Adding a staysail

What is the advisable way of adding a staysail stay to the bow bowdeckview.jpg of my Edition Speciale Corbin? Branko Vukojevic (#175, H2OBO / Stargazer V)

a. Here are some guidelines: A staysail is a valuable addition to a boat; adds several combinations of sail plans, is a good jib to use for heavy weather, can be used for self-steering if windvane fails .
1. On whether to use a boom or not; Pros: requires only one sheet, is self-tending (can tack more easily), whisker pole is not needed when running, preventer can be added easily, requires only one winch, can be reefed easily, and in the desirable direction, saves on installation of two tracks and two sliding blocks; Cons: is very dangerous to crew in strong winds, requires installation of traveler with block and tackle, difficult to use with a roller furling sail, and prevents easy movement by crew across deck , the foot of the sail is shorter=less sail efficiency.
2. On where to place the staysail stay chainplate; A. If the bowsprit is less than 4′ long, then I’d put the stay well aft of the windlass, probably at the aft end of the bow deck lockers. You should add a bulkhead or a truss to oppose the staysail loads.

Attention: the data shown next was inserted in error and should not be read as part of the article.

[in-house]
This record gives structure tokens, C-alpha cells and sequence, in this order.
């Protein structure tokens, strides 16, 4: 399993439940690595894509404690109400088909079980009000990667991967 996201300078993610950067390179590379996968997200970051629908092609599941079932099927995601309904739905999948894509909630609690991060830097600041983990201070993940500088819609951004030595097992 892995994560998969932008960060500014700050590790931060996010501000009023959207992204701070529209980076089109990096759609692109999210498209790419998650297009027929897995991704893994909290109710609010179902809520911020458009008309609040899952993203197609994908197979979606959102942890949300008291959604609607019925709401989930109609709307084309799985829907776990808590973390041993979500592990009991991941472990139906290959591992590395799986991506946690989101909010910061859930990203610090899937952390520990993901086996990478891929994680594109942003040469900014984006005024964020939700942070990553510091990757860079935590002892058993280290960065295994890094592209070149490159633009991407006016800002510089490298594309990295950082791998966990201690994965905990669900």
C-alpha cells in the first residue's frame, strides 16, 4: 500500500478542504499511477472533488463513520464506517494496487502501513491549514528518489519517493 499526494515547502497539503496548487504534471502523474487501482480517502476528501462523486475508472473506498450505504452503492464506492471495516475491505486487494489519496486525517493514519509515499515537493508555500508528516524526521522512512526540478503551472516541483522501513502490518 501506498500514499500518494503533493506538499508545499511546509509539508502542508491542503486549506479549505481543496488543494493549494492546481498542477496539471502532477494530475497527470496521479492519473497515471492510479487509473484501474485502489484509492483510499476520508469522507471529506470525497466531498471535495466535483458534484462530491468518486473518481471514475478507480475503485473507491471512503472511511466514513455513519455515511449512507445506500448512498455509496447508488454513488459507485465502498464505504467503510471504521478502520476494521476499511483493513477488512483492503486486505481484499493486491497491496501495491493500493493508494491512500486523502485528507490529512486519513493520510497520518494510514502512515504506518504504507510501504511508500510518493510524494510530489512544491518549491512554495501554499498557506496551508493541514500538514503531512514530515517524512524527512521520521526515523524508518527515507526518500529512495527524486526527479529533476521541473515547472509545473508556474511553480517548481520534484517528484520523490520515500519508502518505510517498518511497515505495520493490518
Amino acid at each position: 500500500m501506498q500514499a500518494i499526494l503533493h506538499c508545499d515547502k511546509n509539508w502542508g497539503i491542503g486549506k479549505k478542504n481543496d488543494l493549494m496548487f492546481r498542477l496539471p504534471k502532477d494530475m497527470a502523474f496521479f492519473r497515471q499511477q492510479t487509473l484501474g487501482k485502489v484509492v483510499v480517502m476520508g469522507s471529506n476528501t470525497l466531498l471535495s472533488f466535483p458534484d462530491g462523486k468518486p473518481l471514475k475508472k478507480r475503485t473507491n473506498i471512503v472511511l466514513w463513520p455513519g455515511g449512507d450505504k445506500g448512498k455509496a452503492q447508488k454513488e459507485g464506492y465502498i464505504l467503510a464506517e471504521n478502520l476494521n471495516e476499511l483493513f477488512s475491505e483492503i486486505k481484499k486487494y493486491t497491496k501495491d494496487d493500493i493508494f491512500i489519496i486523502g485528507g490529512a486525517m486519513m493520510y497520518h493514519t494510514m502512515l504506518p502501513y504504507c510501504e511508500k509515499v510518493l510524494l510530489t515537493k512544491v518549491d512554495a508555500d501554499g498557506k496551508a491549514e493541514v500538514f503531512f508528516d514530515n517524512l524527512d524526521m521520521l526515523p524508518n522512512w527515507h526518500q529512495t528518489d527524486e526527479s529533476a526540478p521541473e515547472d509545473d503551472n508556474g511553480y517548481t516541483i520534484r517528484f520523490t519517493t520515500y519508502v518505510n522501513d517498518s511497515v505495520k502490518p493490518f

However, take a look at buildinggalene.com/ for some guidance. Galene has a short bowsprit with the windlass well aft and the staysail stay forward of the windlass. The two forestays are quite close to each other, which is why Collin Harty is planning to make the bottom of the stay removable. I do not recommend a removable stay attachnent because it is a nuisance to use, except on the high seas well offshore.. Nick Nicholson, Editor at Large for Practical Sailor detached his staysail stay rarely during his circumnavigation.

On the other hand, the Pardeys’ Talesin has a long bowsprit with the staysail chainplate at the stem, hank-on sail, no boom, AND A REMOVABLE STAY, because the Pardeys do a lot of short tacking as they have no engine. See Lin and Larry Pardey’s The Capable Cruiser, Chapter 9. B. If the bowsprit is 4′ or longer, then I would put a chainplate at the stem ahead of the windlass, make the non-removable staysail stay parallel to the headstay (although this not an absolute necessity), and use a boomless roller furler on the staysail. I would not attach the boom to the stay but would provide a independent support. Lester Helmus (s/v #010, Insouciance)